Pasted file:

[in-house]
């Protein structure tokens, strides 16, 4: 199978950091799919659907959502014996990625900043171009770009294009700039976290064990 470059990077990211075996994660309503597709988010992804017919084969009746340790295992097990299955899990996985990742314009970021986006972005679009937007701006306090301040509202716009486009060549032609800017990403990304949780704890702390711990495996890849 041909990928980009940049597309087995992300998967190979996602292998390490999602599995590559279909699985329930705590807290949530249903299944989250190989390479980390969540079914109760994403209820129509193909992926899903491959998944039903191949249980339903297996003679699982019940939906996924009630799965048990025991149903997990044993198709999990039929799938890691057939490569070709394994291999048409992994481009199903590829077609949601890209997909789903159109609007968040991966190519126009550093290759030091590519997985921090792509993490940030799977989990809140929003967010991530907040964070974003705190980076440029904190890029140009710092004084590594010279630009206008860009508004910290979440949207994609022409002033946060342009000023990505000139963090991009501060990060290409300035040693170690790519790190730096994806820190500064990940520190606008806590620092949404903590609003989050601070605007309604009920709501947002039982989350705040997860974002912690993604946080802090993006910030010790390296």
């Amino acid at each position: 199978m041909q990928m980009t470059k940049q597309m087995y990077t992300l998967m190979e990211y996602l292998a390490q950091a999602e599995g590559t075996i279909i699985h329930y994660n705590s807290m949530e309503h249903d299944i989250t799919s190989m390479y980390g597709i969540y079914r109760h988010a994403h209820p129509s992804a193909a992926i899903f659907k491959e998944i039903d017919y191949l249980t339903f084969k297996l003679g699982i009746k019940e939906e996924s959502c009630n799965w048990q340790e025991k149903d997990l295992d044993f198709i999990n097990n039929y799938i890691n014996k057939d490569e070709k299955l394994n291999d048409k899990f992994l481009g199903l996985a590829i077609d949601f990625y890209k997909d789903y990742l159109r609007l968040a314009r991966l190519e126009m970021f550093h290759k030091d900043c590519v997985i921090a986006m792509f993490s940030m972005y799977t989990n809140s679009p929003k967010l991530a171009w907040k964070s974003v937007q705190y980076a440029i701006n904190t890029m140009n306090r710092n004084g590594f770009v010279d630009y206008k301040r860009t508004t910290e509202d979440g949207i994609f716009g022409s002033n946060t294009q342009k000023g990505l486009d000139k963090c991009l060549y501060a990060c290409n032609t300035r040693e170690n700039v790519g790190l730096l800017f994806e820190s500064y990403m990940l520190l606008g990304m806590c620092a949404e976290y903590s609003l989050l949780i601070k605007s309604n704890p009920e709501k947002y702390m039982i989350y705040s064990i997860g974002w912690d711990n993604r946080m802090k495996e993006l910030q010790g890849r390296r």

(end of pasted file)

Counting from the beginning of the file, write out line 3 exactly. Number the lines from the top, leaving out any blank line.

């Amino acid at each position: 199978m041909q990928m980009t470059k940049q597309m087995y990077t992300l998967m190979e990211y996602l292998a390490q950091a999602e599995g590559t075996i279909i699985h329930y994660n705590s807290m949530e309503h249903d299944i989250t799919s190989m390479y980390g597709i969540y079914r109760h988010a994403h209820p129509s992804a193909a992926i899903f659907k491959e998944i039903d017919y191949l249980t339903f084969k297996l003679g699982i009746k019940e939906e996924s959502c009630n799965w048990q340790e025991k149903d997990l295992d044993f198709i999990n097990n039929y799938i890691n014996k057939d490569e070709k299955l394994n291999d048409k899990f992994l481009g199903l996985a590829i077609d949601f990625y890209k997909d789903y990742l159109r609007l968040a314009r991966l190519e126009m970021f550093h290759k030091d900043c590519v997985i921090a986006m792509f993490s940030m972005y799977t989990n809140s679009p929003k967010l991530a171009w907040k964070s974003v937007q705190y980076a440029i701006n904190t890029m140009n306090r710092n004084g590594f770009v010279d630009y206008k301040r860009t508004t910290e509202d979440g949207i994609f716009g022409s002033n946060t294009q342009k000023g990505l486009d000139k963090c991009l060549y501060a990060c290409n032609t300035r040693e170690n700039v790519g790190l730096l800017f994806e820190s500064y990403m990940l520190l606008g990304m806590c620092a949404e976290y903590s609003l989050l949780i601070k605007s309604n704890p009920e709501k947002y702390m039982i989350y705040s064990i997860g974002w912690d711990n993604r946080m802090k495996e993006l910030q010790g890849r390296r």